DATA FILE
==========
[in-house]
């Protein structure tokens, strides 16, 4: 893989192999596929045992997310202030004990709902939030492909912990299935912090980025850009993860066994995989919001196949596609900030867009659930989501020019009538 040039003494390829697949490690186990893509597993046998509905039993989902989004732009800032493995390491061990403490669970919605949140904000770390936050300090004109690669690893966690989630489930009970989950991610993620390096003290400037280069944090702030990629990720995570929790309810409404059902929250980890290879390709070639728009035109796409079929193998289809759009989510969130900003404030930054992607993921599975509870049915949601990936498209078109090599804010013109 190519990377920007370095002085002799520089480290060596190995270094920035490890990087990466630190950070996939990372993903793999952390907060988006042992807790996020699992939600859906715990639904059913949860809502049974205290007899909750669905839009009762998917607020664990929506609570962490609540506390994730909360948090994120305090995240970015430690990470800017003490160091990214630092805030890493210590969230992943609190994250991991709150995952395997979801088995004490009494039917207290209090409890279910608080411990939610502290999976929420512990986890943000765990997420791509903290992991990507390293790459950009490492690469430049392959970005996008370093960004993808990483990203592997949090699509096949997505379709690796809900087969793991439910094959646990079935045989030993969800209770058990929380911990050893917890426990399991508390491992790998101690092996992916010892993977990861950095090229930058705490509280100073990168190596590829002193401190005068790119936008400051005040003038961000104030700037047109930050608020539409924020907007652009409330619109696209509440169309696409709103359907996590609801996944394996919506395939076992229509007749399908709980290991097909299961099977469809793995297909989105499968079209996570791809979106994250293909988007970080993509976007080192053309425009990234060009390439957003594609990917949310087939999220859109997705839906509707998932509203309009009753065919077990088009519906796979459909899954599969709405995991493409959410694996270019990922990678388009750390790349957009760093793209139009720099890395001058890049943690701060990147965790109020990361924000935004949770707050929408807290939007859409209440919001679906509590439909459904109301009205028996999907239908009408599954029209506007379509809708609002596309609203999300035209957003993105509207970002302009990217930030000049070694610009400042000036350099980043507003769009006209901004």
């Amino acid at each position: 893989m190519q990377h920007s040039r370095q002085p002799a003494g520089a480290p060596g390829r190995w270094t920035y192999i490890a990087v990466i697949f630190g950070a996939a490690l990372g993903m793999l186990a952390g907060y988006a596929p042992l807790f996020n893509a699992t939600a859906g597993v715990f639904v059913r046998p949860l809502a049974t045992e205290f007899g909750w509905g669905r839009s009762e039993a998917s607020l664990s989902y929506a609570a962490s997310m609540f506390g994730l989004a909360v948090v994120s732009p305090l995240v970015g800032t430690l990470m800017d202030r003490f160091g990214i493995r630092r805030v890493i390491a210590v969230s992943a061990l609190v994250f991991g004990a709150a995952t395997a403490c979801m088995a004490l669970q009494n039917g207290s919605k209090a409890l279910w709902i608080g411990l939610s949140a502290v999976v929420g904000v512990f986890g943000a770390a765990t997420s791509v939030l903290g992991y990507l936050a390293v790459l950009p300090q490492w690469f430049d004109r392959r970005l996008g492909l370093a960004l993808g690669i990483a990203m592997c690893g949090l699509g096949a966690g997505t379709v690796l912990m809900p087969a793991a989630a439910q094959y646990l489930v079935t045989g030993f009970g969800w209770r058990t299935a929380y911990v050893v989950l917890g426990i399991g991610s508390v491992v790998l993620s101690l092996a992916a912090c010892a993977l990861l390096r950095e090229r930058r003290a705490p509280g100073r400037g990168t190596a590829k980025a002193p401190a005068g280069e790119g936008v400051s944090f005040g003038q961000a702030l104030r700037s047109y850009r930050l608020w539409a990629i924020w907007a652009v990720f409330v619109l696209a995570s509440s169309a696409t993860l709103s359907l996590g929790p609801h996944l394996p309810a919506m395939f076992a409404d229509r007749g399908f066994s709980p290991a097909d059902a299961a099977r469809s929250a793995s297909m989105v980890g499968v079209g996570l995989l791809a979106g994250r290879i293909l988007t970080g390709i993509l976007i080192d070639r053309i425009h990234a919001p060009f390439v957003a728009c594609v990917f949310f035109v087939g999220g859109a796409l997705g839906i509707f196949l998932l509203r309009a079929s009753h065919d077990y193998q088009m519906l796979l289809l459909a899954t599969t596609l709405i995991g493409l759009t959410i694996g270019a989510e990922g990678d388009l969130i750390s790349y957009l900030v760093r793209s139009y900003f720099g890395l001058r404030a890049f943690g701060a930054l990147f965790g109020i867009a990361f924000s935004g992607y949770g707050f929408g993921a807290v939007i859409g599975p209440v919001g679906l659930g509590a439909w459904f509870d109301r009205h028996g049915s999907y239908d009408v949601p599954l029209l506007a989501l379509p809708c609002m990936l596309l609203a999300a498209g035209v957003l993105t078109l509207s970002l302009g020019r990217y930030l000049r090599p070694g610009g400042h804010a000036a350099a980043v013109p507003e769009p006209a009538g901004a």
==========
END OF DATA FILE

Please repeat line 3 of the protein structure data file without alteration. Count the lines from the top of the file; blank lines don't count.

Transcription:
């Amino acid at each position: 893989m190519q990377h920007s040039r370095q002085p002799a003494g520089a480290p060596g390829r190995w270094t920035y192999i490890a990087v990466i697949f630190g950070a996939a490690l990372g993903m793999l186990a952390g907060y988006a596929p042992l807790f996020n893509a699992t939600a859906g597993v715990f639904v059913r046998p949860l809502a049974t045992e205290f007899g909750w509905g669905r839009s009762e039993a998917s607020l664990s989902y929506a609570a962490s997310m609540f506390g994730l989004a909360v948090v994120s732009p305090l995240v970015g800032t430690l990470m800017d202030r003490f160091g990214i493995r630092r805030v890493i390491a210590v969230s992943a061990l609190v994250f991991g004990a709150a995952t395997a403490c979801m088995a004490l669970q009494n039917g207290s919605k209090a409890l279910w709902i608080g411990l939610s949140a502290v999976v929420g904000v512990f986890g943000a770390a765990t997420s791509v939030l903290g992991y990507l936050a390293v790459l950009p300090q490492w690469f430049d004109r392959r970005l996008g492909l370093a960004l993808g690669i990483a990203m592997c690893g949090l699509g096949a966690g997505t379709v690796l912990m809900p087969a793991a989630a439910q094959y646990l489930v079935t045989g030993f009970g969800w209770r058990t299935a929380y911990v050893v989950l917890g426990i399991g991610s508390v491992v790998l993620s101690l092996a992916a912090c010892a993977l990861l390096r950095e090229r930058r003290a705490p509280g100073r400037g990168t190596a590829k980025a002193p401190a005068g280069e790119g936008v400051s944090f005040g003038q961000a702030l104030r700037s047109y850009r930050l608020w539409a990629i924020w907007a652009v990720f409330v619109l696209a995570s509440s169309a696409t993860l709103s359907l996590g929790p609801h996944l394996p309810a919506m395939f076992a409404d229509r007749g399908f066994s709980p290991a097909d059902a299961a099977r469809s929250a793995s297909m989105v980890g499968v079209g996570l995989l791809a979106g994250r290879i293909l988007t970080g390709i993509l976007i080192d070639r053309i425009h990234a919001p060009f390439v957003a728009c594609v990917f949310f035109v087939g999220g859109a796409l997705g839906i509707f196949l998932l509203r309009a079929s009753h065919d077990y193998q088009m519906l796979l289809l459909a899954t599969t596609l709405i995991g493409l759009t959410i694996g270019a989510e990922g990678d388009l969130i750390s790349y957009l900030v760093r793209s139009y900003f720099g890395l001058r404030a890049f943690g701060a930054l990147f965790g109020i867009a990361f924000s935004g992607y949770g707050f929408g993921a807290v939007i859409g599975p209440v919001g679906l659930g509590a439909w459904f509870d109301r009205h028996g049915s999907y239908d009408v949601p599954l029209l506007a989501l379509p809708c609002m990936l596309l609203a999300a498209g035209v957003l993105t078109l509207s970002l302009g020019r990217y930030l000049r090599p070694g610009g400042h804010a000036a350099a980043v013109p507003e769009p006209a009538g901004a």